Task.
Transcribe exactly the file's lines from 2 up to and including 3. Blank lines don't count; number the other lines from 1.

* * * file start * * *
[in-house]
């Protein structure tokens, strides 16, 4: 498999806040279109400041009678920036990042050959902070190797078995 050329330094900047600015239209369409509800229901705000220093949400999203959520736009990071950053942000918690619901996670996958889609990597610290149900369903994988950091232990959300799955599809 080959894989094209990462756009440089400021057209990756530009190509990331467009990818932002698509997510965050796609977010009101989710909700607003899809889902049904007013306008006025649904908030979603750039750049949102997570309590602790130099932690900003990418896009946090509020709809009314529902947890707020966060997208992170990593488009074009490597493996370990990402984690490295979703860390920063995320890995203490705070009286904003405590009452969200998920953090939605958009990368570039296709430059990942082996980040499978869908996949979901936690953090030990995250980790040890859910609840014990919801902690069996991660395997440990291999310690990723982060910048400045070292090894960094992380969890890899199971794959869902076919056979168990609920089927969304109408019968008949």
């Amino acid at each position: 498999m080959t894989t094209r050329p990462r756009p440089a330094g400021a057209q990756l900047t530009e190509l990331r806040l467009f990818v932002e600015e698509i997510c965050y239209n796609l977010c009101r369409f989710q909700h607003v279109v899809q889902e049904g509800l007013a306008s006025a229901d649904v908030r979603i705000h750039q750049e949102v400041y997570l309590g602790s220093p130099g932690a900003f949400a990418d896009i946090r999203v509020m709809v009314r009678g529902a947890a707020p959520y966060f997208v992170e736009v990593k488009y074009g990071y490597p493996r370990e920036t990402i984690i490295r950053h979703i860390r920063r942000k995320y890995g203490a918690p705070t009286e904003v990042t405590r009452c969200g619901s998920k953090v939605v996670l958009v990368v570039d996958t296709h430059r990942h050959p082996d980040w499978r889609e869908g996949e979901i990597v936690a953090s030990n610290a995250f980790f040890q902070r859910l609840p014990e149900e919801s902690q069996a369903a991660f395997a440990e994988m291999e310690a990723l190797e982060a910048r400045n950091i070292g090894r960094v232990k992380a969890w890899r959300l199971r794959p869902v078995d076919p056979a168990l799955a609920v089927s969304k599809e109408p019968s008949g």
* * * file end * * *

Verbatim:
């Protein structure tokens, strides 16, 4: 498999806040279109400041009678920036990042050959902070190797078995 050329330094900047600015239209369409509800229901705000220093949400999203959520736009990071950053942000918690619901996670996958889609990597610290149900369903994988950091232990959300799955599809 080959894989094209990462756009440089400021057209990756530009190509990331467009990818932002698509997510965050796609977010009101989710909700607003899809889902049904007013306008006025649904908030979603750039750049949102997570309590602790130099932690900003990418896009946090509020709809009314529902947890707020966060997208992170990593488009074009490597493996370990990402984690490295979703860390920063995320890995203490705070009286904003405590009452969200998920953090939605958009990368570039296709430059990942082996980040499978869908996949979901936690953090030990995250980790040890859910609840014990919801902690069996991660395997440990291999310690990723982060910048400045070292090894960094992380969890890899199971794959869902076919056979168990609920089927969304109408019968008949």
């Amino acid at each position: 498999m080959t894989t094209r050329p990462r756009p440089a330094g400021a057209q990756l900047t530009e190509l990331r806040l467009f990818v932002e600015e698509i997510c965050y239209n796609l977010c009101r369409f989710q909700h607003v279109v899809q889902e049904g509800l007013a306008s006025a229901d649904v908030r979603i705000h750039q750049e949102v400041y997570l309590g602790s220093p130099g932690a900003f949400a990418d896009i946090r999203v509020m709809v009314r009678g529902a947890a707020p959520y966060f997208v992170e736009v990593k488009y074009g990071y490597p493996r370990e920036t990402i984690i490295r950053h979703i860390r920063r942000k995320y890995g203490a918690p705070t009286e904003v990042t405590r009452c969200g619901s998920k953090v939605v996670l958009v990368v570039d996958t296709h430059r990942h050959p082996d980040w499978r889609e869908g996949e979901i990597v936690a953090s030990n610290a995250f980790f040890q902070r859910l609840p014990e149900e919801s902690q069996a369903a991660f395997a440990e994988m291999e310690a990723l190797e982060a910048r400045n950091i070292g090894r960094v232990k992380a969890w890899r959300l199971r794959p869902v078995d076919p056979a168990l799955a609920v089927s969304k599809e109408p019968s008949g």